Is it scholarly? Librarians often receive this question from students trying to orient themselves while navigating the maze of scholarly and popular publications they need to cite when their paper is due. It’s a valid question, since it’s sometimes difficult for the novice to decide from a text alone, especially within an unfamiliar field.
Before the Internet era, physical items such as book jackets and cover pages of journals and magazines were extremely helpful in determining scholarly bent, as they made a rather clear distinction without even reading a sentence. Popular magazines with their flashy front page, editorializing headlines, and eye-catching images can be seen by today’s students mostly at the grocery store check-out (unless they buy groceries online too). Scholarly articles are downloaded without ever seeing the title page of the journal. Students no longer have the chance to pay attention to book covers either. Perhaps the recreational reading collection is the only place where they can realize how dust jackets capture their attention, albeit often in a commercialized manner.
Working with books and journals in hand – that is, looking at physical items closely in the Alcohol Archive – reminded me of all this. However, I’m not sure if was any different in the past. Technology, or the lack of high-tech solutions in the publishing industry, can be blamed for that too.
The first publications of the Center of Alcohol Studies can well illustrate this. Most of the series launched in 1940s seem to have an identical feel, with their plain designs typical of scholarly publications, even though some were addressing lay people such as the Lay Supplements.
With its choice of font types and design, the simple black-on-gray cover page of the Memoirs series promises and delivers scholarly content.
It was not until the publication of the Monograph Series started at the end of the 1950s at Yale (and continued at the Rutgers Center of Alcohol Studies after the move in 1962) that the publications division came up with a simple, yet eye-catching design for covers. A single color background with large white dots linked to each other made the series stand out on the shelves.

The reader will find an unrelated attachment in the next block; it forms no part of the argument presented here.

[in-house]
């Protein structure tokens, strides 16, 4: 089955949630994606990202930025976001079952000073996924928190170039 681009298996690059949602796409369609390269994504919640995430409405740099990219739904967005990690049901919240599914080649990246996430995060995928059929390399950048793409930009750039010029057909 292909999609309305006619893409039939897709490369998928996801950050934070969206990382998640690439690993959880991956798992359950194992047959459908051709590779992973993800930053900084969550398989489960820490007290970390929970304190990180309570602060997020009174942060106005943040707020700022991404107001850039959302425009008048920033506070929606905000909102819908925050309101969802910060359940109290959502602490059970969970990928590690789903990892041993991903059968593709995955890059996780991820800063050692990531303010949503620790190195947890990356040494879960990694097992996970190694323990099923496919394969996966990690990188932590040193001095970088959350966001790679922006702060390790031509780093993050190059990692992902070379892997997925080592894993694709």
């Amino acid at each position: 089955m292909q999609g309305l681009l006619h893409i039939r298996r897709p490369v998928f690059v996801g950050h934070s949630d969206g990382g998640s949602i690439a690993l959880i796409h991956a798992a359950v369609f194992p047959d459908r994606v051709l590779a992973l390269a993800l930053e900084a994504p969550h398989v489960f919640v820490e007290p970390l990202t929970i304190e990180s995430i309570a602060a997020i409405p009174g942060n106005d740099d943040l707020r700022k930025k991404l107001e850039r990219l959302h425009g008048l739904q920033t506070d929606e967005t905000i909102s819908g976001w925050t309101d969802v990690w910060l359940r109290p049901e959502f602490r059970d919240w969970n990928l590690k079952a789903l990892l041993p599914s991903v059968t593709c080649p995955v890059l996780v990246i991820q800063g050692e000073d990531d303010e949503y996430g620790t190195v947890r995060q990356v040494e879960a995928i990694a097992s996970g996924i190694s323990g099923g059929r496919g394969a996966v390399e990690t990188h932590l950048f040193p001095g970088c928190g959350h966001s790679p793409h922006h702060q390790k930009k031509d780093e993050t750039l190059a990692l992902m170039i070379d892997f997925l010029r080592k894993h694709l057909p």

Another example is the popular Pamphlet Series published at Rutgers on contemporary issues related to Alcohol Studies in the late 1980s and early 1990s. Although geared toward diverse audiences, these reserved a solemn, unified look as the authors included renowned scholars, educators, professors, and other experts from a variety of areas.
The Quarterly Journal of Studies on Alcohol shows a similar progression from the simple blue cover with the table of contents printed on the front cover in the 1940s to its contemporary version, now published as the Journal of Studies on Alcohol and Drugs, featuring a shiny cover and subtle image of the iconic Rutgers Center of Alcohol Studies bridge and relevant content on the back and inside covers.
What did we learn from this, other than missing a hint about the content of a book or journal? I am not sure yet. However, a great fan of audiobooks, I better pay more attention to book jackets for pleasure reading too. I may as well get some pointers right away!
More on book covers
- Name that book – stressbuster ideas to figure out titles and content based on book covers
- Books we mentioned : a collection of book covers (at a Banned Books Week event)